We have previously shown that the Gram-positive Lactobacillus acidophilus NCFM and the Gram-negative Escherichia coli Nissle 1917 induce IFN-β and IL-10 production in DCs with distinct kinetic profiles . Also, IFN-β production in turn leads to a potent production of IL-12 . To establish whether the Gram-positive S. aureus follows the same kinetic as the potent Gram-positive IL-12 inducer L. acidophilus NCFM, we stimulated DCs with L. acidophilus NCFM, E. coli Nissle 1917 as well as EP and SP S. aureus 8325–4 (Fig 3A). Indeed, S. aureus in EP induced the slow expression of ifn-β and il-10 as L. acidophilus NCFM but different from E. coli Nissle 1917, although the ifn-β expression was lower. The SP S. aureus induced almost no expression of ifn-β and only a small change in il-10 expression. Compared to the Gram-positive bacteria, E. coli induced faster ifn-β and il-10 expression. These data show that the cytokine responses against the Gram-positive bacteria are initiated with a delay and may reflect when and where the involved PRRs are triggered to induce cytokine expression. Addition of TLR ligands or bacteria exposing TLR ligands induces increased macropinocytosis in DCs  and, to assess whether the S. aureus induces macropinocytosis, we stimulated DCs with S. aureus in EP, SP or with LPS, and subsequently added FITC-dextran (Fig 3B). Immature DCs constitutively take up dextran particles by macropinocytosis, indicated by the populations with a high-intensity FITC that is lost after addition of Cytochalasin D. Neither EP nor SP S. aureus increased the uptake of FITC-dextran, which is comparable to results obtained after L. acidophilus NCFM stimulation (data not shown) and indicative of the absence of TLR-ligands on the surface of S. aureus. In contrast, LPS that is known as a potent inducer of macropinocytosis  increased the uptake of FITC-dextran (Fig 3B). Taken together, these data indicate that, as EP and SP S. aureus do not induce increased macropinocytosis, they do not expose TLR ligands on their surface.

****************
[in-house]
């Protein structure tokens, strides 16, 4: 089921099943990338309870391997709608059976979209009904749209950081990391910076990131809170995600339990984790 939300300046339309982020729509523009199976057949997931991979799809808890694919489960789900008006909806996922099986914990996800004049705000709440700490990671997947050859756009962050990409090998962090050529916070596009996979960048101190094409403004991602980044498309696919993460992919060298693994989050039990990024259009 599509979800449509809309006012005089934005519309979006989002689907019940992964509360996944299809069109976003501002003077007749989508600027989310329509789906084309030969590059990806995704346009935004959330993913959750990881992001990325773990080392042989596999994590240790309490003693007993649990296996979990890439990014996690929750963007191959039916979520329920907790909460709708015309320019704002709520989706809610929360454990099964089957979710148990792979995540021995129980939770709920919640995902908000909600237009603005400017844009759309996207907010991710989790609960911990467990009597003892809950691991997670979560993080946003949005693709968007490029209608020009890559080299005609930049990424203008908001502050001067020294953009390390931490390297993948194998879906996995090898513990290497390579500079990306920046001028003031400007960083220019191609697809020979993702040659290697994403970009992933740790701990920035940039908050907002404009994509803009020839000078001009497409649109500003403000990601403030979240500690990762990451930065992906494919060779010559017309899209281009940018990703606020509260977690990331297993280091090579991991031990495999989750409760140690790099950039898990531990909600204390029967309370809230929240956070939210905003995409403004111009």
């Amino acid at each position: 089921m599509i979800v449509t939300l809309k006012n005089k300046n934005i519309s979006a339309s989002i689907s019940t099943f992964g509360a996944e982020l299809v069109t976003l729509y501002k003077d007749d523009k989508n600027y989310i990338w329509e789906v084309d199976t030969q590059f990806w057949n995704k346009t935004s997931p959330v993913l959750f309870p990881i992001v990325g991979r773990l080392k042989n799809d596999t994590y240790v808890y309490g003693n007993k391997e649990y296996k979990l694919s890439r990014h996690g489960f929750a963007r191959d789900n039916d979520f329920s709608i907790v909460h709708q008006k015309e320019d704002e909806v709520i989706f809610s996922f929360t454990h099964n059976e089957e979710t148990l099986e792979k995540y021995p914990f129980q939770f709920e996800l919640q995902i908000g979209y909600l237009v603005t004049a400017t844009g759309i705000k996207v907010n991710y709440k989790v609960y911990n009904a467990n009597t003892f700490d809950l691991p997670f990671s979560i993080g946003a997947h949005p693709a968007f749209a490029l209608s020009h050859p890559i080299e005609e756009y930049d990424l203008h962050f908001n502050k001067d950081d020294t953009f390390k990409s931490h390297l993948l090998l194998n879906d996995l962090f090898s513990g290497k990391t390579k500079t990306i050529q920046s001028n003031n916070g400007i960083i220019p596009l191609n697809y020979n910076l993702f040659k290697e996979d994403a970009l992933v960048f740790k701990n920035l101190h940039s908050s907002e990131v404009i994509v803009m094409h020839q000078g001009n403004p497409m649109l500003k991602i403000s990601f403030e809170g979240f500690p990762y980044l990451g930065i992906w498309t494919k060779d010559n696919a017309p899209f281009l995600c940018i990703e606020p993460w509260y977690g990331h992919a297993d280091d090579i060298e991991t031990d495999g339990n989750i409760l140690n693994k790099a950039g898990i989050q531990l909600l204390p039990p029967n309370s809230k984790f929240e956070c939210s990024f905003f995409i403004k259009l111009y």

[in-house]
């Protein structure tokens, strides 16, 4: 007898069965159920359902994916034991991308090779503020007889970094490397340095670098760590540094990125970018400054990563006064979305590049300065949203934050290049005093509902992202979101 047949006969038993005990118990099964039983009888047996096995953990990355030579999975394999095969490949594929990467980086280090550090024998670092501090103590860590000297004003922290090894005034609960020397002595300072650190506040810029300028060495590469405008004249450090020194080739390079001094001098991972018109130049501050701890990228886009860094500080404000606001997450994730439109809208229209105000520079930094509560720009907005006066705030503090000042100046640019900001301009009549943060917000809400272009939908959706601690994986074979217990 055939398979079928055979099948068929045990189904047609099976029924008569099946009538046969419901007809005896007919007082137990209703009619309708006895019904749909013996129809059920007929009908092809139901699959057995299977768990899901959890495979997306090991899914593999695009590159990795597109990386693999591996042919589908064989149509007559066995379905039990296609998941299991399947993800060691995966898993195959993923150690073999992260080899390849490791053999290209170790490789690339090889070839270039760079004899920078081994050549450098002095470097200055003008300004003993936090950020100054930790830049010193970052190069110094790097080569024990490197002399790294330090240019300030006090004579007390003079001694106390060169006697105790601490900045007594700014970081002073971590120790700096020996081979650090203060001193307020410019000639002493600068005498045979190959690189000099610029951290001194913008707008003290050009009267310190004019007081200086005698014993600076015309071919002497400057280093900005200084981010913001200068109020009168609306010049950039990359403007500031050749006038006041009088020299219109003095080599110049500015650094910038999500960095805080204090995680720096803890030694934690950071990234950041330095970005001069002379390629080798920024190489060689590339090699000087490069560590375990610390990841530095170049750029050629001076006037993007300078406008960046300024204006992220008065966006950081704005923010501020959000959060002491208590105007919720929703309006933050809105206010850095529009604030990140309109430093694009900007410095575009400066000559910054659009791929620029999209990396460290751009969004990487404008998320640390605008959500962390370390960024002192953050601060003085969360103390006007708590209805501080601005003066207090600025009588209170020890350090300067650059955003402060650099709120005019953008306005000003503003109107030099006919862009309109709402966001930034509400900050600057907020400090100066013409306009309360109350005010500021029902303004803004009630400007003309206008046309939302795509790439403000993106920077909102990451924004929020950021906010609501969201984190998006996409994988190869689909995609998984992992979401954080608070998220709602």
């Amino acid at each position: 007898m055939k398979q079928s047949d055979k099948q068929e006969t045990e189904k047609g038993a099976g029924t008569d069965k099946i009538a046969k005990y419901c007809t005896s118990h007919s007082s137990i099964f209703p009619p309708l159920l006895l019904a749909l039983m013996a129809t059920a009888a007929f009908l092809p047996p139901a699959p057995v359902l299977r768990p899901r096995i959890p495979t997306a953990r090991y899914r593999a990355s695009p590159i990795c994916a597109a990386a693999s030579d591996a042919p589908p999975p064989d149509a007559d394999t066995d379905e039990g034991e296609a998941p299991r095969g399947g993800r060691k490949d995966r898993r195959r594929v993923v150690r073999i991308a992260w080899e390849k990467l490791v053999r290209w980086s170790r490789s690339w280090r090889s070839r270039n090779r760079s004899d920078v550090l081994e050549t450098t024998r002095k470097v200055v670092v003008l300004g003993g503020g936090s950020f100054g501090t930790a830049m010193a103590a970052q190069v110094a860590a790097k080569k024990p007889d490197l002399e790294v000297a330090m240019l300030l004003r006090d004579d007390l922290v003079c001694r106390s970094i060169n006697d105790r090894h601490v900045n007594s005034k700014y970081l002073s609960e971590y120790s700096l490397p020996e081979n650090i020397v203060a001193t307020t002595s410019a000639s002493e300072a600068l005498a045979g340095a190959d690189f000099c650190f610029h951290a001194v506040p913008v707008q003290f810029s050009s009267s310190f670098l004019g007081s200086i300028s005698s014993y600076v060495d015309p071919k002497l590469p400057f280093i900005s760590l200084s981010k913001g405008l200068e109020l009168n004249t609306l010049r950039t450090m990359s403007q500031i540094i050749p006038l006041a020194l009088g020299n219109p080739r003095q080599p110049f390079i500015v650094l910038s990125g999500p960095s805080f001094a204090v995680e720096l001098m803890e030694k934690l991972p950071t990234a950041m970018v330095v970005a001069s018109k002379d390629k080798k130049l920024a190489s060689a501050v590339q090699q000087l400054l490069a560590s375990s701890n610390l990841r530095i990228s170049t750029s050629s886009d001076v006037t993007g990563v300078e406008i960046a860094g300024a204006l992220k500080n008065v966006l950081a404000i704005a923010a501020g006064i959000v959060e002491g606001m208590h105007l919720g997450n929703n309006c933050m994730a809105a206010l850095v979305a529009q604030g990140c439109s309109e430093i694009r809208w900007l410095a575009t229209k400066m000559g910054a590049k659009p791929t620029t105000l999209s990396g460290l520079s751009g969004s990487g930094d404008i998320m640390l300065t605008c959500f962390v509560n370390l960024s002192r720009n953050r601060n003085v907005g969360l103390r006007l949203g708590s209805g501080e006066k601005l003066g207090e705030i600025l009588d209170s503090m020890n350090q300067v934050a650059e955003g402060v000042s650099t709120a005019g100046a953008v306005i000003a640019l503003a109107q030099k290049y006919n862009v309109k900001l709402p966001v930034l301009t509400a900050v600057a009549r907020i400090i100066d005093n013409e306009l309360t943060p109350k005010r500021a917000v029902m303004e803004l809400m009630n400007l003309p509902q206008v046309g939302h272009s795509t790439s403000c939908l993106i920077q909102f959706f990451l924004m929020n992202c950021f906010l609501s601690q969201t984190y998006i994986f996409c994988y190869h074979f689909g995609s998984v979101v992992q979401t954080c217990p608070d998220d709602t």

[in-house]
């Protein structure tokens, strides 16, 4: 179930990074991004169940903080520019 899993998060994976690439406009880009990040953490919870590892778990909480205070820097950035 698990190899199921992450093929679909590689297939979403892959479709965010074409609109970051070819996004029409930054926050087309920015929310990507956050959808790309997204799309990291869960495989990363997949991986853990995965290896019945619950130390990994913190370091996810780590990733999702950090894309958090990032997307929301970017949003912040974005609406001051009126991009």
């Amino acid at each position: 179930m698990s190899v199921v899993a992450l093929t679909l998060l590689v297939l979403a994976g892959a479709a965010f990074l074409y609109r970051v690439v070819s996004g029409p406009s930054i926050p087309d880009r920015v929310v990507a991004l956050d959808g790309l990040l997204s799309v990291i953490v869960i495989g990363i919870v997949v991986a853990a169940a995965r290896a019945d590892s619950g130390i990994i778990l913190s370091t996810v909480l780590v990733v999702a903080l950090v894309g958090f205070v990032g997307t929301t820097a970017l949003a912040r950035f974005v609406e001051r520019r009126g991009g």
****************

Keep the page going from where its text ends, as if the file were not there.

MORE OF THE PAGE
(A) DCs were stimulated with UV-killed 8325–5 in exponential or stationary phase (MOI 6), L. acidophilus NCFM (10 μg/ml) or E. coli Nissle (10 μg/ml). Expression of ifn-β and il-10 was analyzed by qPCR and normalized to β-actin after 2, 4, 6 and 10h. Means and SD are based on technical replicates. Data represent one out of three experiments. (B) DCs were pre-treated with or without cytochalasin D (0.5 μg/ml) for 1h. Next, cells were added complete DC medium, LPS (1 μg/ml) or 15981 in exponential or stationary phase (MOI 2) for 1h together with FITC-coupled dextran particles (500 μg/ml). Uptake of dextran particles was measured by flow cytometry. Data are based on the count of 10,000 cells and double cells were excluded by FSC-A/FSC-H. Numbers indicate mean and standard deviations of the geometrical mean fluorescence intensity of three technical replicates (upper numbers represents the solid line of cells with no inhibitor, and the lower numbers represent dotted line of cells incubated with cytochalasin D).